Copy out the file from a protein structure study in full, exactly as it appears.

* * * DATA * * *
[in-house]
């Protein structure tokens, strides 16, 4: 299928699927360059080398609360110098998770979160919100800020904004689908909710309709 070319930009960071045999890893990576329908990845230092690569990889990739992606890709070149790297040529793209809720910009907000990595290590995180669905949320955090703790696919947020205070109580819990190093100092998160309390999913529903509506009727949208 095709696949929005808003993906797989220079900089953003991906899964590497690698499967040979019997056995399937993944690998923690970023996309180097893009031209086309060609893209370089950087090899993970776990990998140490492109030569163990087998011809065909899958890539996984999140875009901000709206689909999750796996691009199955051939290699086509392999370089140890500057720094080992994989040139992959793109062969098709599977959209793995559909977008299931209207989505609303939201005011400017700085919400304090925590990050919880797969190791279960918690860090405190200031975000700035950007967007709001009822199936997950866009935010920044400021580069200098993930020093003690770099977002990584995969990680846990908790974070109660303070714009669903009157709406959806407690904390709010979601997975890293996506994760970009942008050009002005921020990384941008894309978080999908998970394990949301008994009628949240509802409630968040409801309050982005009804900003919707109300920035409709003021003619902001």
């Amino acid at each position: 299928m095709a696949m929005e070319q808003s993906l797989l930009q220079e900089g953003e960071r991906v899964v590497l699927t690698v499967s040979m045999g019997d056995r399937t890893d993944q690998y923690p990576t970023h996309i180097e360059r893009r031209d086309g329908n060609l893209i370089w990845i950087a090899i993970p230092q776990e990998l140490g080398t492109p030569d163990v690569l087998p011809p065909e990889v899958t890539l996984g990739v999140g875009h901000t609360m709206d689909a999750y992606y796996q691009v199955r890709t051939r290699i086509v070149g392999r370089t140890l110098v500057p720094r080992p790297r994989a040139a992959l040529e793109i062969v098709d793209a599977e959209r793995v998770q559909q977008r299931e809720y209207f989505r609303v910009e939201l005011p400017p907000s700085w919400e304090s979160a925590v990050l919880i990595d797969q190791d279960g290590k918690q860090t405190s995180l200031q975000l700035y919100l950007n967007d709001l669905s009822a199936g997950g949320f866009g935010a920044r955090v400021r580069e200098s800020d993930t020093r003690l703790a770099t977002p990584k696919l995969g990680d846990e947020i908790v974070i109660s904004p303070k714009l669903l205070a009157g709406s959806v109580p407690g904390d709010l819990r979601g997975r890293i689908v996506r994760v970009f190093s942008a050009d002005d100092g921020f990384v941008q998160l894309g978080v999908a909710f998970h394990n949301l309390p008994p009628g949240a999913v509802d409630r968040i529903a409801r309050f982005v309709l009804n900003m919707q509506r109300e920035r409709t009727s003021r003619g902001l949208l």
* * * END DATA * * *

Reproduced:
[in-house]
């Protein structure tokens, strides 16, 4: 299928699927360059080398609360110098998770979160919100800020904004689908909710309709 070319930009960071045999890893990576329908990845230092690569990889990739992606890709070149790297040529793209809720910009907000990595290590995180669905949320955090703790696919947020205070109580819990190093100092998160309390999913529903509506009727949208 095709696949929005808003993906797989220079900089953003991906899964590497690698499967040979019997056995399937993944690998923690970023996309180097893009031209086309060609893209370089950087090899993970776990990998140490492109030569163990087998011809065909899958890539996984999140875009901000709206689909999750796996691009199955051939290699086509392999370089140890500057720094080992994989040139992959793109062969098709599977959209793995559909977008299931209207989505609303939201005011400017700085919400304090925590990050919880797969190791279960918690860090405190200031975000700035950007967007709001009822199936997950866009935010920044400021580069200098993930020093003690770099977002990584995969990680846990908790974070109660303070714009669903009157709406959806407690904390709010979601997975890293996506994760970009942008050009002005921020990384941008894309978080999908998970394990949301008994009628949240509802409630968040409801309050982005009804900003919707109300920035409709003021003619902001």
């Amino acid at each position: 299928m095709a696949m929005e070319q808003s993906l797989l930009q220079e900089g953003e960071r991906v899964v590497l699927t690698v499967s040979m045999g019997d056995r399937t890893d993944q690998y923690p990576t970023h996309i180097e360059r893009r031209d086309g329908n060609l893209i370089w990845i950087a090899i993970p230092q776990e990998l140490g080398t492109p030569d163990v690569l087998p011809p065909e990889v899958t890539l996984g990739v999140g875009h901000t609360m709206d689909a999750y992606y796996q691009v199955r890709t051939r290699i086509v070149g392999r370089t140890l110098v500057p720094r080992p790297r994989a040139a992959l040529e793109i062969v098709d793209a599977e959209r793995v998770q559909q977008r299931e809720y209207f989505r609303v910009e939201l005011p400017p907000s700085w919400e304090s979160a925590v990050l919880i990595d797969q190791d279960g290590k918690q860090t405190s995180l200031q975000l700035y919100l950007n967007d709001l669905s009822a199936g997950g949320f866009g935010a920044r955090v400021r580069e200098s800020d993930t020093r003690l703790a770099t977002p990584k696919l995969g990680d846990e947020i908790v974070i109660s904004p303070k714009l669903l205070a009157g709406s959806v109580p407690g904390d709010l819990r979601g997975r890293i689908v996506r994760v970009f190093s942008a050009d002005d100092g921020f990384v941008q998160l894309g978080v999908a909710f998970h394990n949301l309390p008994p009628g949240a999913v509802d409630r968040i529903a409801r309050f982005v309709l009804n900003m919707q509506r109300e920035r409709t009727s003021r003619g902001l949208l």